Theoretical Ecology

Using networks, matrices, and eigenvalues to investigate ecological structure and stability

I am a fifth year Ph.D. student in the department of Ecology & Evolution at the University of Chicago. Working in Stefano Allesina's lab, I have been exposed to the powerful perspective of seeing the complexity of nature as a network of connected pieces. I have been particularly captivated by the interaction between the dynamics of ecological systems (i.e. the stability and feasibility of equilibria and the role of transient dynamics) and the structures (both local and global) found in network representations of those systems.

Though I have worked primarily with food-webs, many of my projects exploit the extreme generality of mathematical models, and have applied network- and matrix-based methods to a host of systems. I am driven by the development of computational and statistical methods to enhance our ability to detect patterns in ecological data.

I am now located in Minneapolis, MN, finishing up my Ph.D. remotely, with an expected graduation date of late spring 2018.

Stability

More than 40 years ago, Robert May introduced random matrices to ecology in a famous demonstration of the relationship between complexity and stability which was counter to the prevailing view of the time (May 1972). Following a long hiatus, random matrices have recently re-emerged as the impetus behind several important advances in our understanding of complex ecological systems, spearheaded by Si Tang and Stefano Allesina (Allesina & Tang 2012; Tang & Allesina 2014; Tang, Pawar, & Allesina 2014). I am particularly interested in applying random matrix techniques to bipartite networks (i.e. networks for which the nodes can be divided into groups such that all links are between nodes of disparate groups).

Structure

Random matrices à la May look for patterns in matrix ensembles which randomize matrix elements. Advances since then have explored alternative modes of randomization (Tang, Pawar, & Allesina 2014), yet these still tend to focus on node degree and interaction strength correlation. An alternative form of randomization would be to preserve small network structures such as motifs or global network structures such as nestedness and modularity. I am interested in applying this technique to evaluate the importance and utility of small structures which are found at unexpected densities in empirical networks.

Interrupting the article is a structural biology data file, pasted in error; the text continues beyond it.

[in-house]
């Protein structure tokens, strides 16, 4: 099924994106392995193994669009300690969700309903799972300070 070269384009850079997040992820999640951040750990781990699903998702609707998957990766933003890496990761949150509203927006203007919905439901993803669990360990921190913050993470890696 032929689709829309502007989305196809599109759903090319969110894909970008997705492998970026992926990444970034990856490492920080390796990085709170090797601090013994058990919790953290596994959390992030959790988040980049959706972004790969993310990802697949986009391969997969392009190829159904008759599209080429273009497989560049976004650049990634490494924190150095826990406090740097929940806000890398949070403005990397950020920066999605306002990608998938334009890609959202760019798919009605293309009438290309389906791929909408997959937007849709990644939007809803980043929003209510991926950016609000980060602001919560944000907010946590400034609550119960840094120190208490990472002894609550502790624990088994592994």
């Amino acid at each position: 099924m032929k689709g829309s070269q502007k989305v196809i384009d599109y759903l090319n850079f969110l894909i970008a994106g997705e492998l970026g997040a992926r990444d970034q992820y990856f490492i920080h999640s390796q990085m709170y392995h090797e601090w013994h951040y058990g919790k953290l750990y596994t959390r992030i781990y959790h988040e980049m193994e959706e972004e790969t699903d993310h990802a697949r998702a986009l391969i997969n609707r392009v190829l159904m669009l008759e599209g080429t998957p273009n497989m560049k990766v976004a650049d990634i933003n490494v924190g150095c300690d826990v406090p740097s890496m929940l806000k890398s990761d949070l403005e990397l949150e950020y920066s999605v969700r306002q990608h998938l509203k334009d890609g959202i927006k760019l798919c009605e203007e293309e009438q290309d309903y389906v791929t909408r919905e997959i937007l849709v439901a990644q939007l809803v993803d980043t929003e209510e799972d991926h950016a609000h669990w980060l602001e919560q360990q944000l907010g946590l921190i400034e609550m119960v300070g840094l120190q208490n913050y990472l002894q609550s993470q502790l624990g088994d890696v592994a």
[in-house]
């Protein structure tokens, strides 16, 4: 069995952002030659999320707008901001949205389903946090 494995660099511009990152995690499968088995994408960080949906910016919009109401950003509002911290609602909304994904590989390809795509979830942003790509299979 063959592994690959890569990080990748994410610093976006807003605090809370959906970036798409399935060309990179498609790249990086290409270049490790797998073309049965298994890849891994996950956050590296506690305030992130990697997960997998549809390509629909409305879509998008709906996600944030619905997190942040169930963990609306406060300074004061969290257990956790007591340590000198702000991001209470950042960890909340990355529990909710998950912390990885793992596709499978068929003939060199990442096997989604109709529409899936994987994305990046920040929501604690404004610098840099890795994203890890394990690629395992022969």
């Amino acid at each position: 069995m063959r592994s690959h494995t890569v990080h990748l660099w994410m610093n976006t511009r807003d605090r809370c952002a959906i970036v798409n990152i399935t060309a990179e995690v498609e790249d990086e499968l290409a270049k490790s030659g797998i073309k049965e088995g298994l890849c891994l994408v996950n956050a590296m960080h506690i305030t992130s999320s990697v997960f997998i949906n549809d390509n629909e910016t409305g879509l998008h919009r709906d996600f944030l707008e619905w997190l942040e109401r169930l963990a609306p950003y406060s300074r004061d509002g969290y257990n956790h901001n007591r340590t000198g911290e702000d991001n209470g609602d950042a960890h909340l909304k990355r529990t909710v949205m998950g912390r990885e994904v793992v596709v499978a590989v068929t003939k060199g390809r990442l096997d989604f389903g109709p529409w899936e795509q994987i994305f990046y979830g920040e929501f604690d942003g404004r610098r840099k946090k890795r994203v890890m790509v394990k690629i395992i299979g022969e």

Science of Science

In addition to my central focus on ecology, I have also been interested in studying the process of doing science, especially aspects related to publication and evaluating performance. For instance, one project I have worked on looked at the influence of multinational affiliation lists on the success of publications. We confirmed a historical result that more countries improves both the quality of journal a paper is published into and the number of citations (compared to peer publications) it receives once published. Furthermore, we showed that the benefit differs according to which countries are in the affiliations -- some collaborations show much greater improvements than others and some actually decrease the expected number of citations!

1 And, not or: Quality, quantity in scientific publishing
M.J. Michalska-Smith, S. Allesina; 2017
2 Higher-order interactions stabilize dynamics in competitive network models
J. Grilli, G. Barabás, M.J. Michalska-Smith, S. Allesina; 2017
3 Self-regulation and the stability of large ecological networks
G. Barabás, M.J. Michalska-Smith, S. Allesina; 2017
4 Understanding the role of parasites in food webs using the group model
M.J. Michalska-Smith*, E.L. Sander*, M. Pascual, S. Allesina; 2017
5 The Effect of Intra- and Interspecific Competition on Coexistence in Multispecies Communities
G. Barabás*, M.J. Michalska-Smith*, S. Allesina; 2016
6 Stability and feedback levels in food web models
M.J. Smith, E. Sander, G. Barabás, S. Allesina; 2015
7 Whirling disease dynamics: An analysis of intervention strategies
K.G. Turner, M.J. Smith, B.J. Ridenhour; 2014
8 Selecting food web models using normalized maximum likelihood
P.P.A. Staniczenko, M.J. Smith, S. Allesina; 2014
9 The Scientific Impact of Nations: Journal Placement and Citation Performance
M.J. Smith, C. Weinberger, E.M. Bruna, S. Allesina; 2014
10 Superelliptical laws for complex networks
S. Allesina, E. Sander, M.J. Smith, S. Tang; 2013
  • ESA2016 & HTML presentations


    August 19, 2016

    Welcome to the site!

    Last week, I attended the 101st Annual Meeting of the Ecological Society of America in Ft. Lauderdale, FL. While there I was able to meet up with several colleagues I hadn’t seen in a long time and see many interesting talks. I also gave a talk of my own, where I presented some recently submitted work on distinguishing ecological categorizations or roles (e.g. parasites vs predators) using a purely statistical consideration of the network structure. For this, we utilized (and enhanced) the group model which was introduced to Ecology by my advisor (Stefano Allesina) and committee member (Mercedes Pascual) back in 2009.

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